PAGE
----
Human rights should be liberties – not privileges. For individuals – not groups.
If you buy into the idea of collective rights or rights-as-privileges, you are going to lose them all.
A human right is your protection from the overwhelming power of the state. It delimits the force that has armed enforcement at its disposal. Don’t remove those limitations in the hope that the state would deliver you free stuff – if only it would be allowed.
Confusing freedoms with privileges (and individual freedoms with collective privileges) is an easy mistake to make because politicians want you to make it. But the original concept of human rights meant freedoms from oppression. Human rights were to defend the individual from organized power.
But then these civil liberties (freedom of speech, the right to own property, freedom from violence, etc.) have been rebranded as “rights” – and then a few other “rights” have been added to dilute and devalue the originals.
This is why the second generation of rights were not liberties at all. They were privileges that could only be obtained at the expense of someone else. “Right” to healthcare cannot be secured without making doctors and nurses provide it – think about the doctors in Cuba. “Right” to housing sounds lovely, too, as long as you don’t think about who is supposed to build you a house and at whose expense.
I am not being cruel, mean or conservative. There is a very practical problem with rights-as-privileges that erodes liberties – and not even by accident. Redistribution is needed to secure these second-generation privileges – and redistributing who owns what is the essence of power. Giving more of it to the state doesn’t mean that you will now get you want. Imagine that power going to the person you don’t like. The politician you don’t trust. An idiot who has no clue.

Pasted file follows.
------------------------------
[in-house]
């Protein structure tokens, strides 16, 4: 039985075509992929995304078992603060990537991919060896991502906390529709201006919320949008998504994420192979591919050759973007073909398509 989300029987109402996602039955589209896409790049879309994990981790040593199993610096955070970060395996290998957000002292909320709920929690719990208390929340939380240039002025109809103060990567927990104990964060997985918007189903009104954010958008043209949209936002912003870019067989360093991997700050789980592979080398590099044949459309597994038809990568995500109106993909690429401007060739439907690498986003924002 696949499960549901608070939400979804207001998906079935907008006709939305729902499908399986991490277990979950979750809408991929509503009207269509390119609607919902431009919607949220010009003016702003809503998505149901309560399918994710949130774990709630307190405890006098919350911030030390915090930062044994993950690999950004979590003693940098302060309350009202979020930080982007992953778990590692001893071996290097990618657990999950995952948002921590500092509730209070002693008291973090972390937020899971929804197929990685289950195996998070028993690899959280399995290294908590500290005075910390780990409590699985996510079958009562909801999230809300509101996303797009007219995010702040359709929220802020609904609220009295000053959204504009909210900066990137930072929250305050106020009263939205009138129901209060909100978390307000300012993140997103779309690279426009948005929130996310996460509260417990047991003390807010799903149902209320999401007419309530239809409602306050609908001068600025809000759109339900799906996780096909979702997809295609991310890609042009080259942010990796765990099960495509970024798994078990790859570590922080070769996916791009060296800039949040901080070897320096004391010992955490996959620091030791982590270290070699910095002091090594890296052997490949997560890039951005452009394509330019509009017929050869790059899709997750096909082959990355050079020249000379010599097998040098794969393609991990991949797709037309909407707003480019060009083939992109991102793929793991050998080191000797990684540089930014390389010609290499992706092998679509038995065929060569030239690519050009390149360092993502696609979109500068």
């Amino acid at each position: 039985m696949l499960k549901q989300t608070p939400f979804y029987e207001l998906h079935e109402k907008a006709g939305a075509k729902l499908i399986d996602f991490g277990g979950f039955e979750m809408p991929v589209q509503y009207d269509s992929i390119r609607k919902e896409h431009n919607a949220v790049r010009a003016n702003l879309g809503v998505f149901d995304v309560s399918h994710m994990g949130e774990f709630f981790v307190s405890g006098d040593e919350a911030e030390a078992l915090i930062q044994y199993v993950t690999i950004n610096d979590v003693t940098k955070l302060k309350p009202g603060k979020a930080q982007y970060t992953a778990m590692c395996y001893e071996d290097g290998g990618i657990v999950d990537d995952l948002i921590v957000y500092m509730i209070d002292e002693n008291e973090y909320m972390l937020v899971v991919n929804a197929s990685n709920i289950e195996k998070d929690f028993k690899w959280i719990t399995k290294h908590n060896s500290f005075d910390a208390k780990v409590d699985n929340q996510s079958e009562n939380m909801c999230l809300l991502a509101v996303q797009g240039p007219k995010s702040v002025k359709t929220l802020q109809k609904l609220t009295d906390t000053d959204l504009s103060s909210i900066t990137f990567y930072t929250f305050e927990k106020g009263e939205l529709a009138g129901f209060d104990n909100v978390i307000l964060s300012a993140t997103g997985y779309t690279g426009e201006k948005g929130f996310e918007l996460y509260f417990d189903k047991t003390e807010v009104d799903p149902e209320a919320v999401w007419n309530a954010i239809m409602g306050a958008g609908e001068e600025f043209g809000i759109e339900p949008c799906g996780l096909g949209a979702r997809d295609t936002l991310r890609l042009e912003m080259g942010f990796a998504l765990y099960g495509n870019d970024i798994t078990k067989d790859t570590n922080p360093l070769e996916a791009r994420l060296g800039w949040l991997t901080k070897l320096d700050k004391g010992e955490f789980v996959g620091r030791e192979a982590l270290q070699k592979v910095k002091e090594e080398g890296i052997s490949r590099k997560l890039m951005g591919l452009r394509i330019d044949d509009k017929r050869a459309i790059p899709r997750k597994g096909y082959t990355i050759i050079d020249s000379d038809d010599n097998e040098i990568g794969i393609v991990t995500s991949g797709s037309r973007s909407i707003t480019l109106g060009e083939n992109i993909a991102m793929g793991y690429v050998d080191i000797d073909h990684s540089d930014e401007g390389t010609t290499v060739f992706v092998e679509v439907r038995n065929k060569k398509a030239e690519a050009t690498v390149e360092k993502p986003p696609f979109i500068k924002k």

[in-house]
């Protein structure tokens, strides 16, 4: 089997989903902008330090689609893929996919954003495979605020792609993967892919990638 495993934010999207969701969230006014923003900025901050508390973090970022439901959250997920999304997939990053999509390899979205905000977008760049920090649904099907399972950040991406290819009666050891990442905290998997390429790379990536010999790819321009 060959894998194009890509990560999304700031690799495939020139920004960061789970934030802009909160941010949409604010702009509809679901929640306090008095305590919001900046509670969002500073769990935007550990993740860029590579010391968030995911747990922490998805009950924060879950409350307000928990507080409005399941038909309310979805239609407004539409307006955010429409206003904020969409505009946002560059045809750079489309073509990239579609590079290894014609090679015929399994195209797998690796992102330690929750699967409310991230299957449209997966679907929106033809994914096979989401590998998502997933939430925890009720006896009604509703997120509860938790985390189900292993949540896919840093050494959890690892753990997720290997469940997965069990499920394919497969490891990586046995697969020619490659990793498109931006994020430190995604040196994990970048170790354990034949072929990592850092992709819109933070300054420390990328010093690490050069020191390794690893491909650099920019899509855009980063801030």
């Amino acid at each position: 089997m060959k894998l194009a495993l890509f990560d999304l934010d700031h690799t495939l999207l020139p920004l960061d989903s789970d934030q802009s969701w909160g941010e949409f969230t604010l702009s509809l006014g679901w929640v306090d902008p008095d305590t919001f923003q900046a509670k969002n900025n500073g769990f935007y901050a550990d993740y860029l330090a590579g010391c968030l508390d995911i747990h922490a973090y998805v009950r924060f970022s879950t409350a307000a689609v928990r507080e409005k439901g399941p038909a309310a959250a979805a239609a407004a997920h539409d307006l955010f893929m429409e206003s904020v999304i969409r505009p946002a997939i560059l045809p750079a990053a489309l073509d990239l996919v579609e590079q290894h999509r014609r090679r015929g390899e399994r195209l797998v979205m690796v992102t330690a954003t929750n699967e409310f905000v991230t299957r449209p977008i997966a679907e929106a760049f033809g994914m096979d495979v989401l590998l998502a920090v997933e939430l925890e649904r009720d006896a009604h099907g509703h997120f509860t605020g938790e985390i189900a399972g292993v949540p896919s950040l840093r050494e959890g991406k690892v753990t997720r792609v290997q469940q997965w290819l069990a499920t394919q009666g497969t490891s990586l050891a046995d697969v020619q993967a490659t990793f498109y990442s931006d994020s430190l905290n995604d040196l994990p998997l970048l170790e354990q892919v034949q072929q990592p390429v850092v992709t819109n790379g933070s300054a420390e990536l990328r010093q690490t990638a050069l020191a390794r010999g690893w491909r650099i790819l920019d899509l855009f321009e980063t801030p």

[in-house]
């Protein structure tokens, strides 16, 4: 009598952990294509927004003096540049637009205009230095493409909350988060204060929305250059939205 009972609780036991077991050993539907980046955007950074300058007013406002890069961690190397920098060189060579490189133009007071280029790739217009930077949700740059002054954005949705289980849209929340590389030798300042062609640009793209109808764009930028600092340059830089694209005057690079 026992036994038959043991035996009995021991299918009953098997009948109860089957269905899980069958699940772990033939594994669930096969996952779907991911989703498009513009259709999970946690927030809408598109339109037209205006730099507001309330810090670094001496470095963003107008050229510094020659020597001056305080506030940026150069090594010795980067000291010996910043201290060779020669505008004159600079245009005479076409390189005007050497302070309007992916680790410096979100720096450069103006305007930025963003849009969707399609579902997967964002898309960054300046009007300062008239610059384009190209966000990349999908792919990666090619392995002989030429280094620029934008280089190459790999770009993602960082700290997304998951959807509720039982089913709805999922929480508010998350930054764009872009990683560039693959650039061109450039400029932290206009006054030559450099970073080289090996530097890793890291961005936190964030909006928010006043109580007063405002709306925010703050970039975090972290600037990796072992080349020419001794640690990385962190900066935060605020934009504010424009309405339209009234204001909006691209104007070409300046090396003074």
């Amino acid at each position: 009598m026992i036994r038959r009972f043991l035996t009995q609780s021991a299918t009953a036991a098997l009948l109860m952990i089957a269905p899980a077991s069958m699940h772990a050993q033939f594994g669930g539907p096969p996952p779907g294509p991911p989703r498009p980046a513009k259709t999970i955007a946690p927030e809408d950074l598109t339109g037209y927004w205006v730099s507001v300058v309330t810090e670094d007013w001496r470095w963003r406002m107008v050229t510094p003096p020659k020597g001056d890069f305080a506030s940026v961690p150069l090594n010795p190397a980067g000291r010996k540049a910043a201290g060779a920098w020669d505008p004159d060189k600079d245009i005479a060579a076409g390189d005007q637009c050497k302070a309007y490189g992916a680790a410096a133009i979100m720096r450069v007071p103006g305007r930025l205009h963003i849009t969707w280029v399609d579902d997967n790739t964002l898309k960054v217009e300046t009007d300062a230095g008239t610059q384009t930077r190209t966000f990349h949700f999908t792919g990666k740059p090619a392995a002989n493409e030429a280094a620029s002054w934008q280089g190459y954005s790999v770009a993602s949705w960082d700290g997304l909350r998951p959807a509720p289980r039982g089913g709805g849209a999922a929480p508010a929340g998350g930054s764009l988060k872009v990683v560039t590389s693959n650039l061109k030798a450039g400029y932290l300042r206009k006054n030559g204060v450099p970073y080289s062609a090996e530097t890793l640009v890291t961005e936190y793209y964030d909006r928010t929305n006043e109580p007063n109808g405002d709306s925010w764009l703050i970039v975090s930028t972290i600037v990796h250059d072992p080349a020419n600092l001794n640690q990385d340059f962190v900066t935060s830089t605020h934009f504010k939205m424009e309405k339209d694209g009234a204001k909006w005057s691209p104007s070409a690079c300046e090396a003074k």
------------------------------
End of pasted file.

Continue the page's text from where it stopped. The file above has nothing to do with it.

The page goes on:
People who lived under communism were oppressed in the name of redistribution. Other people’s needs were cited as an excuse for robbing you, taking your property, and arbitrarily giving it to someone better connected. It was an excuse to force you into professions you didn’t choose and decide how much you need to earn. Working more didn’t mean making more money because you didn’t need more just because you worked harder. The state claiming more power to be able to redistribute, propaganda making people furious and demand stuff to be taken away from groups they were told to blame – it has always been a precursor to genocides and severe intervention into the economy to the point of crushing it (just look at Venezuela). Victims of communist regimes had the right to free healthcare. And a lot of other things like bread and butter. But there wasn’t any left.
Hungarians had a gleeful, dismissive phrase to describe this permanent state of shortage:
“Járni jár, csak nem jut“
– which loosely translates to
“Yes, you have a right to it, but there isn’t any left.”
Which is also the case with human rights, if we dilute them with privileges.
And the third generation of “human rights” are another category still. It is a premeditated political sin to put them under the same label of “human rights”.
Because we can run out of the provision of privileges – just as communist regimes ran out of free healthcare and cheap food to hand out – and then you will learn that you can run out of rights.
People are not happy when there is no free food left – but there’s no arguing with it. And slowly but surely the same logic started to apply to their real human rights, their freedoms, even though all they cost is leaving the people alone.
Today, we run out of free housing. You have the right but there isn’t any left. Tomorrow we can run out of the freedom to choose your own vocation because we need builders to slave away at building new housing.
This is how the second and third generation of “rights” have been used to devalue and eliminate the first (i.e. your freedoms) since time immemorial. And whenever you clap like a baby seal for the “right” to, say, basic income you are being duped again because it will just increase the state’s clout to take stuff from humans, to attack their right to keep the property they rightfully obtained in mutually voluntary transactions.
Giving up your freedoms in the hope of free stuff won’t even necessarily deliver you the free stuff – because at that point it won’t have to. By that time you won’t have freedoms nor any tools to make demands.